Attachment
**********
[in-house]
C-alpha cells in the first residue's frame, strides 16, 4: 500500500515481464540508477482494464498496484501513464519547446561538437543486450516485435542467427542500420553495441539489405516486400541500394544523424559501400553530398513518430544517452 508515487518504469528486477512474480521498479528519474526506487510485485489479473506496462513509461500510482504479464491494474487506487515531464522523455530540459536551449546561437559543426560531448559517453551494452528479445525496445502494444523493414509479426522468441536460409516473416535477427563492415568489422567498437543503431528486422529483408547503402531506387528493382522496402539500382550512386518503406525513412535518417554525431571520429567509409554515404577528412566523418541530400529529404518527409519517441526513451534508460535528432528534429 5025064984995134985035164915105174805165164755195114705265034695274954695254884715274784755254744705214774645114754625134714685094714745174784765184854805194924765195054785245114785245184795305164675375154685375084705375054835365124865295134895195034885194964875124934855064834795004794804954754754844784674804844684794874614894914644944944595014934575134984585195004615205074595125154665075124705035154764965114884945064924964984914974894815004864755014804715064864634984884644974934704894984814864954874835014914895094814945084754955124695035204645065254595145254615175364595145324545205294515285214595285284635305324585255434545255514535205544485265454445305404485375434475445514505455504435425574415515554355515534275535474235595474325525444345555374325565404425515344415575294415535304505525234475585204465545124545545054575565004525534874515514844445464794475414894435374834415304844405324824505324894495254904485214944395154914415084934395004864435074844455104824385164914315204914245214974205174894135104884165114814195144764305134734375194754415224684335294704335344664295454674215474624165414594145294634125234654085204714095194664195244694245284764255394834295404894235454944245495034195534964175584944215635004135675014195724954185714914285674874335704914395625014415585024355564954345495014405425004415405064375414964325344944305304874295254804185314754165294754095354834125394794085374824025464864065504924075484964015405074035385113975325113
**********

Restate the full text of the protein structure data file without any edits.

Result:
[in-house]
C-alpha cells in the first residue's frame, strides 16, 4: 500500500515481464540508477482494464498496484501513464519547446561538437543486450516485435542467427542500420553495441539489405516486400541500394544523424559501400553530398513518430544517452 508515487518504469528486477512474480521498479528519474526506487510485485489479473506496462513509461500510482504479464491494474487506487515531464522523455530540459536551449546561437559543426560531448559517453551494452528479445525496445502494444523493414509479426522468441536460409516473416535477427563492415568489422567498437543503431528486422529483408547503402531506387528493382522496402539500382550512386518503406525513412535518417554525431571520429567509409554515404577528412566523418541530400529529404518527409519517441526513451534508460535528432528534429 5025064984995134985035164915105174805165164755195114705265034695274954695254884715274784755254744705214774645114754625134714685094714745174784765184854805194924765195054785245114785245184795305164675375154685375084705375054835365124865295134895195034885194964875124934855064834795004794804954754754844784674804844684794874614894914644944944595014934575134984585195004615205074595125154665075124705035154764965114884945064924964984914974894815004864755014804715064864634984884644974934704894984814864954874835014914895094814945084754955124695035204645065254595145254615175364595145324545205294515285214595285284635305324585255434545255514535205544485265454445305404485375434475445514505455504435425574415515554355515534275535474235595474325525444345555374325565404425515344415575294415535304505525234475585204465545124545545054575565004525534874515514844445464794475414894435374834415304844405324824505324894495254904485214944395154914415084934395004864435074844455104824385164914315204914245214974205174894135104884165114814195144764305134734375194754415224684335294704335344664295454674215474624165414594145294634125234654085204714095194664195244694245284764255394834295404894235454944245495034195534964175584944215635004135675014195724954185714914285674874335704914395625014415585024355564954345495014405425004415405064375414964325344944305304874295254804185314754165294754095354834125394794085374824025464864065504924075484964015405074035385113975325113